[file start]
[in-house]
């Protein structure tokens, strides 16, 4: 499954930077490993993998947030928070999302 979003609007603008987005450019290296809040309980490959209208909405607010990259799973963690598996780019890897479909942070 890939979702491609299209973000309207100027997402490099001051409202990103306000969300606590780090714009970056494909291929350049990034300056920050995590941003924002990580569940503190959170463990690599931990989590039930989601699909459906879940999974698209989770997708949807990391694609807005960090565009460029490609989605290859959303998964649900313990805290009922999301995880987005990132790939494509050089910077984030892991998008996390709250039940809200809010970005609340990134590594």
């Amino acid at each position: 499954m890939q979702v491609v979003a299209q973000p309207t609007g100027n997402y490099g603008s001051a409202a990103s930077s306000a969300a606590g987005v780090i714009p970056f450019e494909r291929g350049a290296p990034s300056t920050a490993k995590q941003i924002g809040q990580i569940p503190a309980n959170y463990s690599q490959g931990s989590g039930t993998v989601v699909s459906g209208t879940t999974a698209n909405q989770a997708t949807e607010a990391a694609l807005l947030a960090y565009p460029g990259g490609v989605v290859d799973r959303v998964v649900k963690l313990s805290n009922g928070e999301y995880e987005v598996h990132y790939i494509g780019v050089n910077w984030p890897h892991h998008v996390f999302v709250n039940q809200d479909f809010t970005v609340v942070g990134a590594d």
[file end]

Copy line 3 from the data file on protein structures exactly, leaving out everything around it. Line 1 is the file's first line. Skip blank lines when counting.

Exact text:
């Amino acid at each position: 499954m890939q979702v491609v979003a299209q973000p309207t609007g100027n997402y490099g603008s001051a409202a990103s930077s306000a969300a606590g987005v780090i714009p970056f450019e494909r291929g350049a290296p990034s300056t920050a490993k995590q941003i924002g809040q990580i569940p503190a309980n959170y463990s690599q490959g931990s989590g039930t993998v989601v699909s459906g209208t879940t999974a698209n909405q989770a997708t949807e607010a990391a694609l807005l947030a960090y565009p460029g990259g490609v989605v290859d799973r959303v998964v649900k963690l313990s805290n009922g928070e999301y995880e987005v598996h990132y790939i494509g780019v050089n910077w984030p890897h892991h998008v996390f999302v709250n039940q809200d479909f809010t970005v609340v942070g990134a590594d």